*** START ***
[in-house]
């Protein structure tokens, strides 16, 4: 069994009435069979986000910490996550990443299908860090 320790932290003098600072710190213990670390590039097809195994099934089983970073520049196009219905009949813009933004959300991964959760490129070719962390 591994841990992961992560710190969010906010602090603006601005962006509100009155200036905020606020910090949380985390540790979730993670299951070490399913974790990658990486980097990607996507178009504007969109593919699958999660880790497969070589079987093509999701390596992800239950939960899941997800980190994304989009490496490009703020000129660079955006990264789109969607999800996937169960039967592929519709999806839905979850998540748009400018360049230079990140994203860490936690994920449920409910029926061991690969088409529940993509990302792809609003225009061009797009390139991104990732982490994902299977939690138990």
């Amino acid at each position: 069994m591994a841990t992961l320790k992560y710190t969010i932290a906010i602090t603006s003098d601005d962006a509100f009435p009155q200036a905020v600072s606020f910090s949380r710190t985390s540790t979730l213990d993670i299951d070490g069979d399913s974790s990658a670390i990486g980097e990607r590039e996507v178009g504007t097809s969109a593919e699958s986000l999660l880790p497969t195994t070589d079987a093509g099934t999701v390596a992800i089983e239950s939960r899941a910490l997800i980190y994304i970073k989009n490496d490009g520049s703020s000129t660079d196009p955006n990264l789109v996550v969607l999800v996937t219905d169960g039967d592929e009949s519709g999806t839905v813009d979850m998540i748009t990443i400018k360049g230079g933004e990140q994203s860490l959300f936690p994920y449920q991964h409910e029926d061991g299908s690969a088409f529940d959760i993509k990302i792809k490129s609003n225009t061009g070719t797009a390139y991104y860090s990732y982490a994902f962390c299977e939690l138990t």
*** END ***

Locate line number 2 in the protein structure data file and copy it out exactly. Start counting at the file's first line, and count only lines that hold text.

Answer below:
């Protein structure tokens, strides 16, 4: 069994009435069979986000910490996550990443299908860090 320790932290003098600072710190213990670390590039097809195994099934089983970073520049196009219905009949813009933004959300991964959760490129070719962390 591994841990992961992560710190969010906010602090603006601005962006509100009155200036905020606020910090949380985390540790979730993670299951070490399913974790990658990486980097990607996507178009504007969109593919699958999660880790497969070589079987093509999701390596992800239950939960899941997800980190994304989009490496490009703020000129660079955006990264789109969607999800996937169960039967592929519709999806839905979850998540748009400018360049230079990140994203860490936690994920449920409910029926061991690969088409529940993509990302792809609003225009061009797009390139991104990732982490994902299977939690138990």